PO Box 940, 70 Irish Road, Ranchos de Taos, NM 87557
Published by Hal Leonard, December 2002
In the tradition of Nick Tosches, Tom Wolfe and Lester Bangs comes an epic and riveting history of rock and roll that reads like a novel. Sonic Cool presents the saga of rock and roll as the closest thing we have to genuine “myth” in the modern world, and it is the first book about rock to be written in the spirit of rock. Immense, fierce, opinionated and hilarious, Joe Harrington masterfully presents rock as a movement of near-religious proportions, against a backdrop of social factors and important events such as the invention of the guitar, the jukebox, LSD, the 12-inch phonograph record, the ’70s recession, the Reagan Revolution, and the Internet. This is the history of rock as it’s never been told, as the legend of a massive cultural movement, one that had meaning, but ultimately failed because it sold its soul. Radically egalitarian in its assessments – towering figures such as Lennon, Dylan and Cobain stand along side lesser-known but equally influential artists like the MC5, the Misfits and Joy Division – Sonic Cool is gripping reading for anyone who ever believed in the music.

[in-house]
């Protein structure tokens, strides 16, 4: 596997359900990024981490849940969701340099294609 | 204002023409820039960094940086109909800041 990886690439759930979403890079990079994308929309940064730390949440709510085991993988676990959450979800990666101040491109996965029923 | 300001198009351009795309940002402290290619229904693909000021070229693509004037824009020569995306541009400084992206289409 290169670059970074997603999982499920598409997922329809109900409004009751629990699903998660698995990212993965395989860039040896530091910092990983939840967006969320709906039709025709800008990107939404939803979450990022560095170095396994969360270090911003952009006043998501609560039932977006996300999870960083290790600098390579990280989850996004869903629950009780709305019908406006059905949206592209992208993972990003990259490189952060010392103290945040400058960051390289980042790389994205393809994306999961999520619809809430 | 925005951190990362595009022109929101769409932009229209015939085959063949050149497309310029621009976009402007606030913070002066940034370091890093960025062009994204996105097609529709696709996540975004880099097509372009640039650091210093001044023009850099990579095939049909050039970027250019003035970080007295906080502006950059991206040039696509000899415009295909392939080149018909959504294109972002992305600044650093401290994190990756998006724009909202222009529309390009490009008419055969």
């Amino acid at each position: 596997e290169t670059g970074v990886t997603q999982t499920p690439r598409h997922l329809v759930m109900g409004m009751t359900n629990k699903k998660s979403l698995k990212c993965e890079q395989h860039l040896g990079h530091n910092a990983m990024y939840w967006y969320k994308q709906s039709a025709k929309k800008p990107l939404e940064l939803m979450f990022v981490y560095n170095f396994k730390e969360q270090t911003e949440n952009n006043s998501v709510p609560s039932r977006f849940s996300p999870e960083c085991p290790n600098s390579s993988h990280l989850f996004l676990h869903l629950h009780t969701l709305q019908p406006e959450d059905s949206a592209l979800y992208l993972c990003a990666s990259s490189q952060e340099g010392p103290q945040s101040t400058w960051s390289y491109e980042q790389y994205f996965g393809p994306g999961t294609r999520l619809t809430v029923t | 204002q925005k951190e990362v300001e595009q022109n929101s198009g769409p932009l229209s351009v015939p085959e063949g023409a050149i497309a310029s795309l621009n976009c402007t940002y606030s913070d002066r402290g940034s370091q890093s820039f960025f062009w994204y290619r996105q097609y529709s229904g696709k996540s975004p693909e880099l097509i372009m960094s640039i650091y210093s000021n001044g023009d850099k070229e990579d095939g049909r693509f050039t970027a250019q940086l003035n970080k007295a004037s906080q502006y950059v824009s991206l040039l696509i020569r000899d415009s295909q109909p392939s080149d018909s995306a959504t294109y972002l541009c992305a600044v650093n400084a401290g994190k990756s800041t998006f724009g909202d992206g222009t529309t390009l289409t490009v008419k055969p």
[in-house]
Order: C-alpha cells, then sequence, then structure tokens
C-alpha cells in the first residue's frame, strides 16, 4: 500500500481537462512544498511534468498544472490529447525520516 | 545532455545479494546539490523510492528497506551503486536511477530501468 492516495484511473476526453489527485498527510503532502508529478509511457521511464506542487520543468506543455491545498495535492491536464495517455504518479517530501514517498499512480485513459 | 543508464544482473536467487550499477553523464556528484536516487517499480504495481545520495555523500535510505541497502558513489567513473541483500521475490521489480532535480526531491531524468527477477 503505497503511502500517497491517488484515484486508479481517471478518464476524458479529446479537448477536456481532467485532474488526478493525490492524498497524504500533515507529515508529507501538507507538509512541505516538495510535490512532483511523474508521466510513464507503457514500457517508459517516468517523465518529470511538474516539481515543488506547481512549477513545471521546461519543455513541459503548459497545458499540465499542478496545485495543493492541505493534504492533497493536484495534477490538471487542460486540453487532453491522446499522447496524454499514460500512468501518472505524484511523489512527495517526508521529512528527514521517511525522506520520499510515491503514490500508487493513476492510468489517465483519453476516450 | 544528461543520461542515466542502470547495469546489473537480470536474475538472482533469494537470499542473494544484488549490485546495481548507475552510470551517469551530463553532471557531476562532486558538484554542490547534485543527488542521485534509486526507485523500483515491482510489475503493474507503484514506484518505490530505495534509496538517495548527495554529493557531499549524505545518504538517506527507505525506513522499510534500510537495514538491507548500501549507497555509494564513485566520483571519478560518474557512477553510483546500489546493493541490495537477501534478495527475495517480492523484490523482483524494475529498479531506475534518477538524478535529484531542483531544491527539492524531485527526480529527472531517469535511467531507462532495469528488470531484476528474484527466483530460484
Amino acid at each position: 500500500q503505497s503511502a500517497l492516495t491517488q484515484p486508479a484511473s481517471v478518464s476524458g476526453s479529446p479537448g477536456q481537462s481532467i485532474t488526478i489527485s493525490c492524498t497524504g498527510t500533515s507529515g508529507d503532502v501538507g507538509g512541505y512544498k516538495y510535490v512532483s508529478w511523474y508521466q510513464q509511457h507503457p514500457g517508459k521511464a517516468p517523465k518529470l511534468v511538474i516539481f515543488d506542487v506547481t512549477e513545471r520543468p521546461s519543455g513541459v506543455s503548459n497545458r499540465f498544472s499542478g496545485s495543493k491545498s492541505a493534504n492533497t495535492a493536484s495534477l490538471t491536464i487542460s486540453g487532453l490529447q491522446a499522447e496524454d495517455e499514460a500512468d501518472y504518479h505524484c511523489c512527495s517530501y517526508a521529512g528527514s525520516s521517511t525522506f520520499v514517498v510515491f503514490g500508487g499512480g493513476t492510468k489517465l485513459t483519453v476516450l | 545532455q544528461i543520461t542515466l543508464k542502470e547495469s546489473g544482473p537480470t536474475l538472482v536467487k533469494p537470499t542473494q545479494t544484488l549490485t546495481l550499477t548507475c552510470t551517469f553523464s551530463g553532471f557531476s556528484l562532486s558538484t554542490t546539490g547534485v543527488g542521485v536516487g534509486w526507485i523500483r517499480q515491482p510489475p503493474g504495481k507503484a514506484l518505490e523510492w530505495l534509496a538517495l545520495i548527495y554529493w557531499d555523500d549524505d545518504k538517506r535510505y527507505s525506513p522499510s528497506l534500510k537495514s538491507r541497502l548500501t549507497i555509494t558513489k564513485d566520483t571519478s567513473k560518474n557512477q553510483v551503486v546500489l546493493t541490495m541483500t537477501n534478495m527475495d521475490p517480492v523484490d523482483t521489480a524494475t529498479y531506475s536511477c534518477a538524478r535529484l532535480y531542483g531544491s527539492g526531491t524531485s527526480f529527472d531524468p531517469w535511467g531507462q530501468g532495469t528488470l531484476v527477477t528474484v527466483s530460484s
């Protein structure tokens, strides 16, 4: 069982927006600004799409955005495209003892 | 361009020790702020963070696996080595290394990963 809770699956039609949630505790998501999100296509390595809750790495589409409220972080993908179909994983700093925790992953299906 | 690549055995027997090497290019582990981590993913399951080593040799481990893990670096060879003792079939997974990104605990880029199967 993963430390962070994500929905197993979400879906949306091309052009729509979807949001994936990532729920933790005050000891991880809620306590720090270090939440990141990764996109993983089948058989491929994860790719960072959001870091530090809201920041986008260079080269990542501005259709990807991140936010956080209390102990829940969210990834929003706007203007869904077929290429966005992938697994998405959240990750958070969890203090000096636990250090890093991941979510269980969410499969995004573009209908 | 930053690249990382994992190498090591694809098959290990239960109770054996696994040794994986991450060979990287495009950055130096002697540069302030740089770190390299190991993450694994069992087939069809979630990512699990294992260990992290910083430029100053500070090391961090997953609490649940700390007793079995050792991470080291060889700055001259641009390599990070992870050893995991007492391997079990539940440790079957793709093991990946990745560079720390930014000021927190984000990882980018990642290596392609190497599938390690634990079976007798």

Joe S. Harrington began writing at the age of 10, an act that provoked a rejection slip from Mad magazine. He has written about music for the Boston Globe, Boston Phoenix, New York Press, Seattle Stranger, Lowell Sun, Wired, Reflex, Raygun, High Times, Seconds, Rollerderby and numerous fanzines. He is currently employed as an on-line jazz critic at Amazon, and lives in Portland, Maine.